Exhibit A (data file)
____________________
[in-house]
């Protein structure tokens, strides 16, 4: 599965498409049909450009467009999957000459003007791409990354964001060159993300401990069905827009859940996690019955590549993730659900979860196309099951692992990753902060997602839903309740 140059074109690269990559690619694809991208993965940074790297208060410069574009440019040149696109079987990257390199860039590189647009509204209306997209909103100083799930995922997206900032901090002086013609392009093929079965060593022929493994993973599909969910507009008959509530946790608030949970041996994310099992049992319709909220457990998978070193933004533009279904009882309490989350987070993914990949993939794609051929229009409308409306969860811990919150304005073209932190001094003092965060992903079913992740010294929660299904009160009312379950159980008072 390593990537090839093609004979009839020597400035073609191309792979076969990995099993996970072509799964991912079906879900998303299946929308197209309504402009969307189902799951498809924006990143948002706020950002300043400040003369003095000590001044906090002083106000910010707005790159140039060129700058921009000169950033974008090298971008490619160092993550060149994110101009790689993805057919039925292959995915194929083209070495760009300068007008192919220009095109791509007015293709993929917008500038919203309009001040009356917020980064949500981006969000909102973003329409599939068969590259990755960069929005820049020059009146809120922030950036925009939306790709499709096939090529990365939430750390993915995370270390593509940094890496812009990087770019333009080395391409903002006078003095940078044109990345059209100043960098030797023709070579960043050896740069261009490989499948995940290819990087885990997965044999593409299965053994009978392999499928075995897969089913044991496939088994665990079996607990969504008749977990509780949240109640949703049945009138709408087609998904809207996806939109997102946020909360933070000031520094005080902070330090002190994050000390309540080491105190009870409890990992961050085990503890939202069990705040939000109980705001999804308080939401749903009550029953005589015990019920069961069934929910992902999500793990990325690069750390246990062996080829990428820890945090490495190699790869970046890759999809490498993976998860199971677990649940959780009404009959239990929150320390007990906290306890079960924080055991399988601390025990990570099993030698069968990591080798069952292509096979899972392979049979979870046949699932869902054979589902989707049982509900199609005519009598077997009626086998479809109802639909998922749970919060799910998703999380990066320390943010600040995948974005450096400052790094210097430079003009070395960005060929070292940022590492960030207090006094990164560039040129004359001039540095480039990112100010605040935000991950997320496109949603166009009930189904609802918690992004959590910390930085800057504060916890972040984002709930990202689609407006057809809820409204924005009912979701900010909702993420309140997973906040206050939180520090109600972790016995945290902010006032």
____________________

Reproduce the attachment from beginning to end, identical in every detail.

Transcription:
[in-house]
């Protein structure tokens, strides 16, 4: 599965498409049909450009467009999957000459003007791409990354964001060159993300401990069905827009859940996690019955590549993730659900979860196309099951692992990753902060997602839903309740 140059074109690269990559690619694809991208993965940074790297208060410069574009440019040149696109079987990257390199860039590189647009509204209306997209909103100083799930995922997206900032901090002086013609392009093929079965060593022929493994993973599909969910507009008959509530946790608030949970041996994310099992049992319709909220457990998978070193933004533009279904009882309490989350987070993914990949993939794609051929229009409308409306969860811990919150304005073209932190001094003092965060992903079913992740010294929660299904009160009312379950159980008072 390593990537090839093609004979009839020597400035073609191309792979076969990995099993996970072509799964991912079906879900998303299946929308197209309504402009969307189902799951498809924006990143948002706020950002300043400040003369003095000590001044906090002083106000910010707005790159140039060129700058921009000169950033974008090298971008490619160092993550060149994110101009790689993805057919039925292959995915194929083209070495760009300068007008192919220009095109791509007015293709993929917008500038919203309009001040009356917020980064949500981006969000909102973003329409599939068969590259990755960069929005820049020059009146809120922030950036925009939306790709499709096939090529990365939430750390993915995370270390593509940094890496812009990087770019333009080395391409903002006078003095940078044109990345059209100043960098030797023709070579960043050896740069261009490989499948995940290819990087885990997965044999593409299965053994009978392999499928075995897969089913044991496939088994665990079996607990969504008749977990509780949240109640949703049945009138709408087609998904809207996806939109997102946020909360933070000031520094005080902070330090002190994050000390309540080491105190009870409890990992961050085990503890939202069990705040939000109980705001999804308080939401749903009550029953005589015990019920069961069934929910992902999500793990990325690069750390246990062996080829990428820890945090490495190699790869970046890759999809490498993976998860199971677990649940959780009404009959239990929150320390007990906290306890079960924080055991399988601390025990990570099993030698069968990591080798069952292509096979899972392979049979979870046949699932869902054979589902989707049982509900199609005519009598077997009626086998479809109802639909998922749970919060799910998703999380990066320390943010600040995948974005450096400052790094210097430079003009070395960005060929070292940022590492960030207090006094990164560039040129004359001039540095480039990112100010605040935000991950997320496109949603166009009930189904609802918690992004959590910390930085800057504060916890972040984002709930990202689609407006057809809820409204924005009912979701900010909702993420309140997973906040206050939180520090109600972790016995945290902010006032």